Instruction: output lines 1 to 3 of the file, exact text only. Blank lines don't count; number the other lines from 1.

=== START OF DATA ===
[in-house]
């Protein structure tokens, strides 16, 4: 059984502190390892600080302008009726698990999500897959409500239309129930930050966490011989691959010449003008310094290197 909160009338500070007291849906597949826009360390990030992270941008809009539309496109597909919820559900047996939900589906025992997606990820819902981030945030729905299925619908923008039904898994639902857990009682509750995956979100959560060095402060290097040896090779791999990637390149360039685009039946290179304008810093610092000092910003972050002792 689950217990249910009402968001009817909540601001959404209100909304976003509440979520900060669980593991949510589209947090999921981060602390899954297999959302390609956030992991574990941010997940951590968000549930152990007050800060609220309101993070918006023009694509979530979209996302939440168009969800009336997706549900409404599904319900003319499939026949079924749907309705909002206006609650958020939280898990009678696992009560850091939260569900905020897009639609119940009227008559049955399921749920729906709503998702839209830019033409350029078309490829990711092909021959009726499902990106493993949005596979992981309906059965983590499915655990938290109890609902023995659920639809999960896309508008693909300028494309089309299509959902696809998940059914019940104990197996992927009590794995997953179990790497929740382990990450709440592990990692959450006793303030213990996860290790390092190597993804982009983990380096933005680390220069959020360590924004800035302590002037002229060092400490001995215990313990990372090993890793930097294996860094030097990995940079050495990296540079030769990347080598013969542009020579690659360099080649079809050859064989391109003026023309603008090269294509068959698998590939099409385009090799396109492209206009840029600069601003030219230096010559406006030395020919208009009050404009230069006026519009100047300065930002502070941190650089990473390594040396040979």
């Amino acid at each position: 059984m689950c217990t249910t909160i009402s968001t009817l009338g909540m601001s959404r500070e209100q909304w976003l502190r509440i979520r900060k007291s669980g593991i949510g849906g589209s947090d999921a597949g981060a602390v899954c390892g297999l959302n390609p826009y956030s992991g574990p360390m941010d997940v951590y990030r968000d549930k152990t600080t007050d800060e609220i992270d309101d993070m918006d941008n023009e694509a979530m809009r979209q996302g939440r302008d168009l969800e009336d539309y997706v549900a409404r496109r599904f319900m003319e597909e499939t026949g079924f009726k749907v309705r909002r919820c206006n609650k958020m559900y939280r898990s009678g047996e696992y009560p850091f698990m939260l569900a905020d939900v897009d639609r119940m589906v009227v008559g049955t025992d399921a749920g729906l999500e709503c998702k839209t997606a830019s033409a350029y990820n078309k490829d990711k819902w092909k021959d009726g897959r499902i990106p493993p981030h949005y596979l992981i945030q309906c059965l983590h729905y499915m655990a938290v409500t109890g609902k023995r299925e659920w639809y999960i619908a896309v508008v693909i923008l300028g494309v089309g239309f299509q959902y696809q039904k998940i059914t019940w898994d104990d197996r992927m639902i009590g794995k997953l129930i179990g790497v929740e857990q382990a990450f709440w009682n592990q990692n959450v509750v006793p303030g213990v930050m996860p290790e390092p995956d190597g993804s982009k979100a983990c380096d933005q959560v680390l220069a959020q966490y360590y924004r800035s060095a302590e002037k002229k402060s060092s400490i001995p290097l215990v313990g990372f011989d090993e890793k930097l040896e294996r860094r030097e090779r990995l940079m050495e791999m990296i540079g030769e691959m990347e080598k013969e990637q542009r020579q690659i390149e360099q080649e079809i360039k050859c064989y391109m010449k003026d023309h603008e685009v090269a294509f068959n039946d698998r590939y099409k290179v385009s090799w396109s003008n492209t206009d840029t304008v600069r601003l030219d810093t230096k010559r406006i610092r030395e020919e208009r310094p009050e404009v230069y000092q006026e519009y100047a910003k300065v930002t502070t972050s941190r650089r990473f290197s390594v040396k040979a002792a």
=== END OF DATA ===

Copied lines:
[in-house]
């Protein structure tokens, strides 16, 4: 059984502190390892600080302008009726698990999500897959409500239309129930930050966490011989691959010449003008310094290197 909160009338500070007291849906597949826009360390990030992270941008809009539309496109597909919820559900047996939900589906025992997606990820819902981030945030729905299925619908923008039904898994639902857990009682509750995956979100959560060095402060290097040896090779791999990637390149360039685009039946290179304008810093610092000092910003972050002792 689950217990249910009402968001009817909540601001959404209100909304976003509440979520900060669980593991949510589209947090999921981060602390899954297999959302390609956030992991574990941010997940951590968000549930152990007050800060609220309101993070918006023009694509979530979209996302939440168009969800009336997706549900409404599904319900003319499939026949079924749907309705909002206006609650958020939280898990009678696992009560850091939260569900905020897009639609119940009227008559049955399921749920729906709503998702839209830019033409350029078309490829990711092909021959009726499902990106493993949005596979992981309906059965983590499915655990938290109890609902023995659920639809999960896309508008693909300028494309089309299509959902696809998940059914019940104990197996992927009590794995997953179990790497929740382990990450709440592990990692959450006793303030213990996860290790390092190597993804982009983990380096933005680390220069959020360590924004800035302590002037002229060092400490001995215990313990990372090993890793930097294996860094030097990995940079050495990296540079030769990347080598013969542009020579690659360099080649079809050859064989391109003026023309603008090269294509068959698998590939099409385009090799396109492209206009840029600069601003030219230096010559406006030395020919208009009050404009230069006026519009100047300065930002502070941190650089990473390594040396040979």
């Amino acid at each position: 059984m689950c217990t249910t909160i009402s968001t009817l009338g909540m601001s959404r500070e209100q909304w976003l502190r509440i979520r900060k007291s669980g593991i949510g849906g589209s947090d999921a597949g981060a602390v899954c390892g297999l959302n390609p826009y956030s992991g574990p360390m941010d997940v951590y990030r968000d549930k152990t600080t007050d800060e609220i992270d309101d993070m918006d941008n023009e694509a979530m809009r979209q996302g939440r302008d168009l969800e009336d539309y997706v549900a409404r496109r599904f319900m003319e597909e499939t026949g079924f009726k749907v309705r909002r919820c206006n609650k958020m559900y939280r898990s009678g047996e696992y009560p850091f698990m939260l569900a905020d939900v897009d639609r119940m589906v009227v008559g049955t025992d399921a749920g729906l999500e709503c998702k839209t997606a830019s033409a350029y990820n078309k490829d990711k819902w092909k021959d009726g897959r499902i990106p493993p981030h949005y596979l992981i945030q309906c059965l983590h729905y499915m655990a938290v409500t109890g609902k023995r299925e659920w639809y999960i619908a896309v508008v693909i923008l300028g494309v089309g239309f299509q959902y696809q039904k998940i059914t019940w898994d104990d197996r992927m639902i009590g794995k997953l129930i179990g790497v929740e857990q382990a990450f709440w009682n592990q990692n959450v509750v006793p303030g213990v930050m996860p290790e390092p995956d190597g993804s982009k979100a983990c380096d933005q959560v680390l220069a959020q966490y360590y924004r800035s060095a302590e002037k002229k402060s060092s400490i001995p290097l215990v313990g990372f011989d090993e890793k930097l040896e294996r860094r030097e090779r990995l940079m050495e791999m990296i540079g030769e691959m990347e080598k013969e990637q542009r020579q690659i390149e360099q080649e079809i360039k050859c064989y391109m010449k003026d023309h603008e685009v090269a294509f068959n039946d698998r590939y099409k290179v385009s090799w396109s003008n492209t206009d840029t304008v600069r601003l030219d810093t230096k010559r406006i610092r030395e020919e208009r310094p009050e404009v230069y000092q006026e519009y100047a910003k300065v930002t502070t972050s941190r650089r990473f290197s390594v040396k040979a002792a």